Abstract: Who Pays the Price of Oil and Why? The Case of Standard Oil in Colombia

Marcelo Bucheli and Xavier Duran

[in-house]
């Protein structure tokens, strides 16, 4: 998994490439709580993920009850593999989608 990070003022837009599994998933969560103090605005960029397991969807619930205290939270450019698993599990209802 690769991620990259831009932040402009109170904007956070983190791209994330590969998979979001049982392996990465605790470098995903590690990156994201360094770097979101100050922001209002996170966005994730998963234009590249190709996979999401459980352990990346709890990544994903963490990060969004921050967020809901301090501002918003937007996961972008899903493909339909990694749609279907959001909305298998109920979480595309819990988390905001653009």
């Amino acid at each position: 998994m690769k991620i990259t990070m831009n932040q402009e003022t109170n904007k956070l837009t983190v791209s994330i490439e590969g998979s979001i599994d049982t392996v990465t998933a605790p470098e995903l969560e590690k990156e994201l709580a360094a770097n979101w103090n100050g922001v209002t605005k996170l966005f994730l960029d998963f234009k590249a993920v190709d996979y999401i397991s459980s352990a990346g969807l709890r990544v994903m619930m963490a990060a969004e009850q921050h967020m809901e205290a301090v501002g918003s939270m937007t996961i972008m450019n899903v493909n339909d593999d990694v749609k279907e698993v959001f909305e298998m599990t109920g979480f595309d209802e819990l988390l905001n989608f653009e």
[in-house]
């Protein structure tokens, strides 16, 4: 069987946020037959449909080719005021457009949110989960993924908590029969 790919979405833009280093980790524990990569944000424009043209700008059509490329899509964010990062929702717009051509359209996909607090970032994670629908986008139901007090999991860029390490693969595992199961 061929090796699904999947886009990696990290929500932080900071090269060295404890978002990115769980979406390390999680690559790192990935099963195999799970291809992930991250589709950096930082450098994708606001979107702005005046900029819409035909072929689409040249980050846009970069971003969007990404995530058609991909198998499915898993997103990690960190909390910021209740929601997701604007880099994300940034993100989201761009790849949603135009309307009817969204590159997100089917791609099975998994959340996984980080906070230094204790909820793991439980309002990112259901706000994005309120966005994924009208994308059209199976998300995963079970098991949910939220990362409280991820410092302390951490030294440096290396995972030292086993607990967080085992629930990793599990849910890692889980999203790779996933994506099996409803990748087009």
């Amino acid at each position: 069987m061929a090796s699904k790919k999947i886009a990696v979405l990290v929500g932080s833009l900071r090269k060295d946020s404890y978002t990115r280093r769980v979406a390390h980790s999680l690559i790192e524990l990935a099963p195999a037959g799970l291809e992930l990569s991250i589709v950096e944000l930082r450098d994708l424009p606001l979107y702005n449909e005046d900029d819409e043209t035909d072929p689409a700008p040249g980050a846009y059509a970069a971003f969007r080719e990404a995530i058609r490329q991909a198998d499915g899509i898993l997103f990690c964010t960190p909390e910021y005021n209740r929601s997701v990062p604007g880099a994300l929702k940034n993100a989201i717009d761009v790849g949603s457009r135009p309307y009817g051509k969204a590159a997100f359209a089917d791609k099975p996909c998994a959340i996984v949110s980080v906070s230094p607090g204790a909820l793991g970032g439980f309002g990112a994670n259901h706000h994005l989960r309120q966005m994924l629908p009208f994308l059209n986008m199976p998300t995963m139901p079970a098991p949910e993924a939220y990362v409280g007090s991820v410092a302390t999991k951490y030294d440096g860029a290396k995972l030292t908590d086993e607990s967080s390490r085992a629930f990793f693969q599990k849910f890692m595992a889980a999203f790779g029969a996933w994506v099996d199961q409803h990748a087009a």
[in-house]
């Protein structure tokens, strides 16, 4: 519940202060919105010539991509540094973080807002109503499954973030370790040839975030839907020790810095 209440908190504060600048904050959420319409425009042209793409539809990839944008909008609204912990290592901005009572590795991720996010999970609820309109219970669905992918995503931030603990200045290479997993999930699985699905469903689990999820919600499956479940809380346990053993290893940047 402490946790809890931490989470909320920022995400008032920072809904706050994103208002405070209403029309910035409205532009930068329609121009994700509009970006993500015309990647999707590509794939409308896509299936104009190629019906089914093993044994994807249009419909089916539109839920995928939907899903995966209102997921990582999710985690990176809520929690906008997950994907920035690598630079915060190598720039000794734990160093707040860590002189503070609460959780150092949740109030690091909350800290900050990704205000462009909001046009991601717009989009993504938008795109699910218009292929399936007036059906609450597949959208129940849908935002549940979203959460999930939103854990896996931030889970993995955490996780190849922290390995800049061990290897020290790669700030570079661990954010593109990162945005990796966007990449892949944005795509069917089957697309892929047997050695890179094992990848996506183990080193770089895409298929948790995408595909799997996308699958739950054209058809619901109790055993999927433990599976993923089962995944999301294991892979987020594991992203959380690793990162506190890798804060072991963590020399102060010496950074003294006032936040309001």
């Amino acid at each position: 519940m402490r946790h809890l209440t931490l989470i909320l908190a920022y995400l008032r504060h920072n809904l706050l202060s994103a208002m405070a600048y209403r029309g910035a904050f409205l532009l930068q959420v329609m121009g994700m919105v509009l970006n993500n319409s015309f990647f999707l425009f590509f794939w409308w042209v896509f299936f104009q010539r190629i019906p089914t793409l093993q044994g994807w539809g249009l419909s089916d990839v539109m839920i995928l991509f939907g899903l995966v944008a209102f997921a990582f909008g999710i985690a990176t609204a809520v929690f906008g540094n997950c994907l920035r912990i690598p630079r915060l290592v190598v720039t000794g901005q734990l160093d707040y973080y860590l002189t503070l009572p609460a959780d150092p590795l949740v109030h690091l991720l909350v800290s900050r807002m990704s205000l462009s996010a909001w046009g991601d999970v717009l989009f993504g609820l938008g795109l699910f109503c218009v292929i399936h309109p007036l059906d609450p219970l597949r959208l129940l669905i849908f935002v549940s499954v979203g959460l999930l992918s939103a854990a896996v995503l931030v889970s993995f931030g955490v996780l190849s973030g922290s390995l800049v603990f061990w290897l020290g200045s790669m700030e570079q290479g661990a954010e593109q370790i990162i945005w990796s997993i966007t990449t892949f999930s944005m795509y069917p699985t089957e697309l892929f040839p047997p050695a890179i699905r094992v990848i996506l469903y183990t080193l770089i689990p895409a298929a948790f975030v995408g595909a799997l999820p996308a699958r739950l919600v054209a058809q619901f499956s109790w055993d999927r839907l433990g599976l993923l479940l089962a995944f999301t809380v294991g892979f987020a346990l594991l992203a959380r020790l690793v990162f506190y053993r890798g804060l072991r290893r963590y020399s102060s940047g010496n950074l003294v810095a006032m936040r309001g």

Why do governments subsidize home companies into opening operations in foreign markets? In 1913 Standard Oil of New Jersey competed with the British firm Pearson for a concession contract to extract oil in Colombia. Standard Oil won the contract in 1916 and started a long period of dominance in the exploration, extraction, transportation, and refining of oil in Colombia that lasted until 1948. Standard's success in obtaining the concession came after a lobbying campaign by this firm at the U.S. Department of State to pay reparations to Colombia for the U.S. involvement in the secession of the Colombian province of Panama in 1903. Before 1913, the U.S. government showed little interest in paying these reparations despite repeated demands by the Colombian government. After that year, however, the American government offered the Colombian government $20 million (the equivalent of 0.6 percent of U.S. federal expenditures and 7.3 percent of Colombia's GNP in 1913) and pressured Colombia's government not to sign a contract with Pearson. In 1916 Standard Oil was granted the concession contract, opening the way for Standard's domination of oil activities in Colombia until 1948, when the concession contract expired; Colombia created a national petroleum company in 1951. The event and magnitude of the U.S. subsidy to a single multinational and a single contract offers a window to study why governments subsidize entry of their home companies into foreign markets.